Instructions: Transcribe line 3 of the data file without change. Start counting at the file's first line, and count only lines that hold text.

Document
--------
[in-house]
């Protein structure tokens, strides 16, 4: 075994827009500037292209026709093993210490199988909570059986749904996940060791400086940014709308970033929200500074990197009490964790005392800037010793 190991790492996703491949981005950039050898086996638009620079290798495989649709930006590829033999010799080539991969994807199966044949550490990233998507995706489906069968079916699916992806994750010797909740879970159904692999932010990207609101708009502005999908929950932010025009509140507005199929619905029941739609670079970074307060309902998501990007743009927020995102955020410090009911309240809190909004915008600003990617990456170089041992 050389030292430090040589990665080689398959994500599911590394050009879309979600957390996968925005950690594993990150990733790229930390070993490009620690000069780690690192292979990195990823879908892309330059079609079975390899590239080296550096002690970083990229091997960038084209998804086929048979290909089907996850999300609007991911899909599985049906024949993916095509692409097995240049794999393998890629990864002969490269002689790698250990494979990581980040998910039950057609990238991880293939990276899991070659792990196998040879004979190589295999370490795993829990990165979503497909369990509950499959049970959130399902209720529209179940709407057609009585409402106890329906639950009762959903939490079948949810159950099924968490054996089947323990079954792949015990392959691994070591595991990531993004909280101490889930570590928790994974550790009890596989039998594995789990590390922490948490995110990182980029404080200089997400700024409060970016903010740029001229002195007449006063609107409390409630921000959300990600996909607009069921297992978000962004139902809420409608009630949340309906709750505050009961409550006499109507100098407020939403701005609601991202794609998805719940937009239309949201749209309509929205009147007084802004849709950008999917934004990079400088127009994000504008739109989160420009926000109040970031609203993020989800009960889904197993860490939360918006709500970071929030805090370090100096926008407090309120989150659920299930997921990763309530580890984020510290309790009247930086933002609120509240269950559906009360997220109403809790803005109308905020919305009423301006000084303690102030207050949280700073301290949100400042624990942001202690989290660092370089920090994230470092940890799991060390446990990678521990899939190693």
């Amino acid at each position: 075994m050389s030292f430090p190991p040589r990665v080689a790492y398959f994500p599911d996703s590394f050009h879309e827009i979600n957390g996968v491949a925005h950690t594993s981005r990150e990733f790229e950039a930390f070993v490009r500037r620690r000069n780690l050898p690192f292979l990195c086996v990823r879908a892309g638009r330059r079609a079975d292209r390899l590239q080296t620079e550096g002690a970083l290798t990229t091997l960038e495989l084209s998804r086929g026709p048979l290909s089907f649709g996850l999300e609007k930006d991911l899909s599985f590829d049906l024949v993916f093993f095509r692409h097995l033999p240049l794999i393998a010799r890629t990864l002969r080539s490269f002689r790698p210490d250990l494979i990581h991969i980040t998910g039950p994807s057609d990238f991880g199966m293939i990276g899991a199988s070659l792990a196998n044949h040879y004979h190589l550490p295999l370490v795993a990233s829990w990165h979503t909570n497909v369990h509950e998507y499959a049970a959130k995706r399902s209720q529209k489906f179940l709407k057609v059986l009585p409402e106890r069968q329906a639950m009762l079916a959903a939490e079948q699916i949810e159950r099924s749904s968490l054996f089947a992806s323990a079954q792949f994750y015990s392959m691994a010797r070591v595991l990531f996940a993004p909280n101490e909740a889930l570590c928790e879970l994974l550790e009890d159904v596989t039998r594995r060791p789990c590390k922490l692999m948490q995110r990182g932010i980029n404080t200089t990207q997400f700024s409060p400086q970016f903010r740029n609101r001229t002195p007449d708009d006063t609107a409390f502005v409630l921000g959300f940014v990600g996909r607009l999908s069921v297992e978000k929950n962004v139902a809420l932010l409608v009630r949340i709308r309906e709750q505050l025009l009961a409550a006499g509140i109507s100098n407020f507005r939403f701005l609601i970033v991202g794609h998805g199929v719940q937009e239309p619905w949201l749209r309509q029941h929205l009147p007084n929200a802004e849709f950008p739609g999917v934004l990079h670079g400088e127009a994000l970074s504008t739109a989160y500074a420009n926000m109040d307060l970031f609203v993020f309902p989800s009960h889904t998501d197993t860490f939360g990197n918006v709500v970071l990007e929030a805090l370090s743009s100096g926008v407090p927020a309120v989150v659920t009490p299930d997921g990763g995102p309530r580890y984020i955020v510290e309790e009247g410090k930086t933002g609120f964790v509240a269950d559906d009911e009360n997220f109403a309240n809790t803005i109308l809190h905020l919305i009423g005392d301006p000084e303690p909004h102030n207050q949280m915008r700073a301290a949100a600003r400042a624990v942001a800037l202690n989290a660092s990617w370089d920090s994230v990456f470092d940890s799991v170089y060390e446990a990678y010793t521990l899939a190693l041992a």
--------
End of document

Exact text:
């Amino acid at each position: 075994m050389s030292f430090p190991p040589r990665v080689a790492y398959f994500p599911d996703s590394f050009h879309e827009i979600n957390g996968v491949a925005h950690t594993s981005r990150e990733f790229e950039a930390f070993v490009r500037r620690r000069n780690l050898p690192f292979l990195c086996v990823r879908a892309g638009r330059r079609a079975d292209r390899l590239q080296t620079e550096g002690a970083l290798t990229t091997l960038e495989l084209s998804r086929g026709p048979l290909s089907f649709g996850l999300e609007k930006d991911l899909s599985f590829d049906l024949v993916f093993f095509r692409h097995l033999p240049l794999i393998a010799r890629t990864l002969r080539s490269f002689r790698p210490d250990l494979i990581h991969i980040t998910g039950p994807s057609d990238f991880g199966m293939i990276g899991a199988s070659l792990a196998n044949h040879y004979h190589l550490p295999l370490v795993a990233s829990w990165h979503t909570n497909v369990h509950e998507y499959a049970a959130k995706r399902s209720q529209k489906f179940l709407k057609v059986l009585p409402e106890r069968q329906a639950m009762l079916a959903a939490e079948q699916i949810e159950r099924s749904s968490l054996f089947a992806s323990a079954q792949f994750y015990s392959m691994a010797r070591v595991l990531f996940a993004p909280n101490e909740a889930l570590c928790e879970l994974l550790e009890d159904v596989t039998r594995r060791p789990c590390k922490l692999m948490q995110r990182g932010i980029n404080t200089t990207q997400f700024s409060p400086q970016f903010r740029n609101r001229t002195p007449d708009d006063t609107a409390f502005v409630l921000g959300f940014v990600g996909r607009l999908s069921v297992e978000k929950n962004v139902a809420l932010l409608v009630r949340i709308r309906e709750q505050l025009l009961a409550a006499g509140i109507s100098n407020f507005r939403f701005l609601i970033v991202g794609h998805g199929v719940q937009e239309p619905w949201l749209r309509q029941h929205l009147p007084n929200a802004e849709f950008p739609g999917v934004l990079h670079g400088e127009a994000l970074s504008t739109a989160y500074a420009n926000m109040d307060l970031f609203v993020f309902p989800s009960h889904t998501d197993t860490f939360g990197n918006v709500v970071l990007e929030a805090l370090s743009s100096g926008v407090p927020a309120v989150v659920t009490p299930d997921g990763g995102p309530r580890y984020i955020v510290e309790e009247g410090k930086t933002g609120f964790v509240a269950d559906d009911e009360n997220f109403a309240n809790t803005i109308l809190h905020l919305i009423g005392d301006p000084e303690p909004h102030n207050q949280m915008r700073a301290a949100a600003r400042a624990v942001a800037l202690n989290a660092s990617w370089d920090s994230v990456f470092d940890s799991v170089y060390e446990a990678y010793t521990l899939a190693l041992a």